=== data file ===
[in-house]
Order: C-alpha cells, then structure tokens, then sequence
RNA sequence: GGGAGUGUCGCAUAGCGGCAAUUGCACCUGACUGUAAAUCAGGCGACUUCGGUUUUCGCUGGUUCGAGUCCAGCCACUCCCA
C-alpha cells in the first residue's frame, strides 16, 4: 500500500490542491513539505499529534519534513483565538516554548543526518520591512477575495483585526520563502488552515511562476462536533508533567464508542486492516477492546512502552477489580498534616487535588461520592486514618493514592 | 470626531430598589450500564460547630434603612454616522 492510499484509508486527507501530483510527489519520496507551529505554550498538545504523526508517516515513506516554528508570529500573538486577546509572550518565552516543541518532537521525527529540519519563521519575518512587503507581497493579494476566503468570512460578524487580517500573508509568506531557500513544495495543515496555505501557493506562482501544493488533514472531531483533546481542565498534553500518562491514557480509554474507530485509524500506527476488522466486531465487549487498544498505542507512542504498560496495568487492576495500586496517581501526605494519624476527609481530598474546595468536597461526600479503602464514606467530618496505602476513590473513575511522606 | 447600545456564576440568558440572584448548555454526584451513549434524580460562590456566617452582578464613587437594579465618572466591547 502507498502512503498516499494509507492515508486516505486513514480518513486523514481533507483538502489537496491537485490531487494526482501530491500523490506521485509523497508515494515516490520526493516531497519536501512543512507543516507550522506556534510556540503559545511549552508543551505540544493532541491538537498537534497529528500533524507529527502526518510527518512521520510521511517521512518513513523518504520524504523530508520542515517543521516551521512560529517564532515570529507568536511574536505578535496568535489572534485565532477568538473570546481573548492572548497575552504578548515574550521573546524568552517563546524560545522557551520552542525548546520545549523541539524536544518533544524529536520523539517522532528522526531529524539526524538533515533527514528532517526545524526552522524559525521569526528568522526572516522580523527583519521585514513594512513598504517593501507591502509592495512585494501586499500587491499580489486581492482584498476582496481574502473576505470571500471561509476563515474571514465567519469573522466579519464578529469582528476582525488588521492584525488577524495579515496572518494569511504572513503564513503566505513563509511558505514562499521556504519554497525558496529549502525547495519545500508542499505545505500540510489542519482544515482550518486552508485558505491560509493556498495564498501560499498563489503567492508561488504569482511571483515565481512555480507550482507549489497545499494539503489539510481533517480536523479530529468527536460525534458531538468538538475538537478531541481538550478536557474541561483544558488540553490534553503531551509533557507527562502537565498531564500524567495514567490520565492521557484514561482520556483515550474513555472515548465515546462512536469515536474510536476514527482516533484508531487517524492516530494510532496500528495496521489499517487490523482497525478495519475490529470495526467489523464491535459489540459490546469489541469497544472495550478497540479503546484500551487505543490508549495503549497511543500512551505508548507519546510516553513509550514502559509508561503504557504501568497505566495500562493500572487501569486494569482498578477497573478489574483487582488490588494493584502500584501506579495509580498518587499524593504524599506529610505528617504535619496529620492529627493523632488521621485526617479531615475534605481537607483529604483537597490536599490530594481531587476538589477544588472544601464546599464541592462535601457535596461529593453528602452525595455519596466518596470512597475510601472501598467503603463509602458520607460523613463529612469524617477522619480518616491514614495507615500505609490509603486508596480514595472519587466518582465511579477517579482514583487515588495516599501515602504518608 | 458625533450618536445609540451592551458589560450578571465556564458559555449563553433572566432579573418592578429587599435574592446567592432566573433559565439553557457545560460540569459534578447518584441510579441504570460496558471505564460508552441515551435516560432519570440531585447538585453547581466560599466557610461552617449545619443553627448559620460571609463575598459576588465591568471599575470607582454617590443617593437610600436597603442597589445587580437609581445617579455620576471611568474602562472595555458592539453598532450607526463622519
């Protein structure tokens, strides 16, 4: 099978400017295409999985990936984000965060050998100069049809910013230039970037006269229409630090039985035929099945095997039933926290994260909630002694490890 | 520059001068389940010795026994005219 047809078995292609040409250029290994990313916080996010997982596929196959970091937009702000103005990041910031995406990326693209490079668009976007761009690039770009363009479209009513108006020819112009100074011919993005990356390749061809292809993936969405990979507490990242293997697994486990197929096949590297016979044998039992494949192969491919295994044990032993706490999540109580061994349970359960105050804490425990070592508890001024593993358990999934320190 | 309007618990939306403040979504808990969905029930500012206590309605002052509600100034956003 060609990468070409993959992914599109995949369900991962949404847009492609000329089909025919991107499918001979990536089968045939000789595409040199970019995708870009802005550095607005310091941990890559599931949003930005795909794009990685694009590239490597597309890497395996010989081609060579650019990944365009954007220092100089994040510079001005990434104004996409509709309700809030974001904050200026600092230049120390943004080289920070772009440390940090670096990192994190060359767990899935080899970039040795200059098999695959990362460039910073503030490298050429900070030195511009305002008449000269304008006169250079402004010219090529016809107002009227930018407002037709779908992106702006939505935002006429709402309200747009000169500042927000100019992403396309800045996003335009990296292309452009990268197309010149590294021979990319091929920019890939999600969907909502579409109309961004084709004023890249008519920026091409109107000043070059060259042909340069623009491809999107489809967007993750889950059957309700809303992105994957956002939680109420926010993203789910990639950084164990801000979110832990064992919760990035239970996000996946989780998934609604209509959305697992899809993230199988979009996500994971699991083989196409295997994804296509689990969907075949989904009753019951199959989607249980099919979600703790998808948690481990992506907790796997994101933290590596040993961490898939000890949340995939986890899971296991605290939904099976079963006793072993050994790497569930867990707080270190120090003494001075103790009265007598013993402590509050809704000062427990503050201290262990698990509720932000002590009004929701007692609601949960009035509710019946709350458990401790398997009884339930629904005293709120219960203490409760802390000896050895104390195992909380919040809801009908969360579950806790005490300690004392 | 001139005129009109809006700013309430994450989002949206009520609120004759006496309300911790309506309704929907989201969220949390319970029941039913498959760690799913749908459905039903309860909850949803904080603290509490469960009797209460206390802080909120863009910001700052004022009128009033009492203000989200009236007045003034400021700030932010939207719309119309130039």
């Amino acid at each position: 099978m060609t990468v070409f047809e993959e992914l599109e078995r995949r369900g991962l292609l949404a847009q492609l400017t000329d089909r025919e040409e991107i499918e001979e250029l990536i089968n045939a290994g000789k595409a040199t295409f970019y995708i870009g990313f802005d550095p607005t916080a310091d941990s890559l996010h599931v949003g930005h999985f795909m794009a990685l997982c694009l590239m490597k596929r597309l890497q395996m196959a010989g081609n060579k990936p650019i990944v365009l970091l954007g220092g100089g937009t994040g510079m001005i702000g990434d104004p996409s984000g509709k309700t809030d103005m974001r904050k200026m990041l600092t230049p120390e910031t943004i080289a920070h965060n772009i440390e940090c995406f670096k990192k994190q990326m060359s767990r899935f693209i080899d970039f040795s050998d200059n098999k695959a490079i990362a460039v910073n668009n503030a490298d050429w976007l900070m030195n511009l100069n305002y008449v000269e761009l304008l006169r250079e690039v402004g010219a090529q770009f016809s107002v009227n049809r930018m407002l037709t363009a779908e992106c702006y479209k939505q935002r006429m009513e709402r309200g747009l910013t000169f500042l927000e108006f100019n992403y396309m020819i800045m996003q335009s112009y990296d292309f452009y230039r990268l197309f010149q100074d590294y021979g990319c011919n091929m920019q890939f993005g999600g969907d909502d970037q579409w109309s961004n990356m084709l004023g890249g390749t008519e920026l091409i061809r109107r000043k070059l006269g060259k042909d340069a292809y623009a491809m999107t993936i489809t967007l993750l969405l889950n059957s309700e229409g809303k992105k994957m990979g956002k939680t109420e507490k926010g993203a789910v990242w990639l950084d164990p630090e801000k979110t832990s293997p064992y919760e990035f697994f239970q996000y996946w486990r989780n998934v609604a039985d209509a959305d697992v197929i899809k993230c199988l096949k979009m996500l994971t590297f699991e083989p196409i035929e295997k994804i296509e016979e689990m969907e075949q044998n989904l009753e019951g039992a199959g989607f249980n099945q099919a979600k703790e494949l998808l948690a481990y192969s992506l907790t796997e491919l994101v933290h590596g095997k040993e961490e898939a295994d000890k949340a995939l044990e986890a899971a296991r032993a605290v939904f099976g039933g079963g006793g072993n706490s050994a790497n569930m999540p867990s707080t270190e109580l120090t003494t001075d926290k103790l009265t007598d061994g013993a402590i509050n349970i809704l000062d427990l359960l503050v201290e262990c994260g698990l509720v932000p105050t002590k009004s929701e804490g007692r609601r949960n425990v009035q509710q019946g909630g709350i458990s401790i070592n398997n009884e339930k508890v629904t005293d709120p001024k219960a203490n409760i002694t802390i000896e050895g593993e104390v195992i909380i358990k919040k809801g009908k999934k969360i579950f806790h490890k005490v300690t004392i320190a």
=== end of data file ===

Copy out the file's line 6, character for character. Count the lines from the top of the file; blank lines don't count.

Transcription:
């Amino acid at each position: 099978m060609t990468v070409f047809e993959e992914l599109e078995r995949r369900g991962l292609l949404a847009q492609l400017t000329d089909r025919e040409e991107i499918e001979e250029l990536i089968n045939a290994g000789k595409a040199t295409f970019y995708i870009g990313f802005d550095p607005t916080a310091d941990s890559l996010h599931v949003g930005h999985f795909m794009a990685l997982c694009l590239m490597k596929r597309l890497q395996m196959a010989g081609n060579k990936p650019i990944v365009l970091l954007g220092g100089g937009t994040g510079m001005i702000g990434d104004p996409s984000g509709k309700t809030d103005m974001r904050k200026m990041l600092t230049p120390e910031t943004i080289a920070h965060n772009i440390e940090c995406f670096k990192k994190q990326m060359s767990r899935f693209i080899d970039f040795s050998d200059n098999k695959a490079i990362a460039v910073n668009n503030a490298d050429w976007l900070m030195n511009l100069n305002y008449v000269e761009l304008l006169r250079e690039v402004g010219a090529q770009f016809s107002v009227n049809r930018m407002l037709t363009a779908e992106c702006y479209k939505q935002r006429m009513e709402r309200g747009l910013t000169f500042l927000e108006f100019n992403y396309m020819i800045m996003q335009s112009y990296d292309f452009y230039r990268l197309f010149q100074d590294y021979g990319c011919n091929m920019q890939f993005g999600g969907d909502d970037q579409w109309s961004n990356m084709l004023g890249g390749t008519e920026l091409i061809r109107r000043k070059l006269g060259k042909d340069a292809y623009a491809m999107t993936i489809t967007l993750l969405l889950n059957s309700e229409g809303k992105k994957m990979g956002k939680t109420e507490k926010g993203a789910v990242w990639l950084d164990p630090e801000k979110t832990s293997p064992y919760e990035f697994f239970q996000y996946w486990r989780n998934v609604a039985d209509a959305d697992v197929i899809k993230c199988l096949k979009m996500l994971t590297f699991e083989p196409i035929e295997k994804i296509e016979e689990m969907e075949q044998n989904l009753e019951g039992a199959g989607f249980n099945q099919a979600k703790e494949l998808l948690a481990y192969s992506l907790t796997e491919l994101v933290h590596g095997k040993e961490e898939a295994d000890k949340a995939l044990e986890a899971a296991r032993a605290v939904f099976g039933g079963g006793g072993n706490s050994a790497n569930m999540p867990s707080t270190e109580l120090t003494t001075d926290k103790l009265t007598d061994g013993a402590i509050n349970i809704l000062d427990l359960l503050v201290e262990c994260g698990l509720v932000p105050t002590k009004s929701e804490g007692r609601r949960n425990v009035q509710q019946g909630g709350i458990s401790i070592n398997n009884e339930k508890v629904t005293d709120p001024k219960a203490n409760i002694t802390i000896e050895g593993e104390v195992i909380i358990k919040k809801g009908k999934k969360i579950f806790h490890k005490v300690t004392i320190a």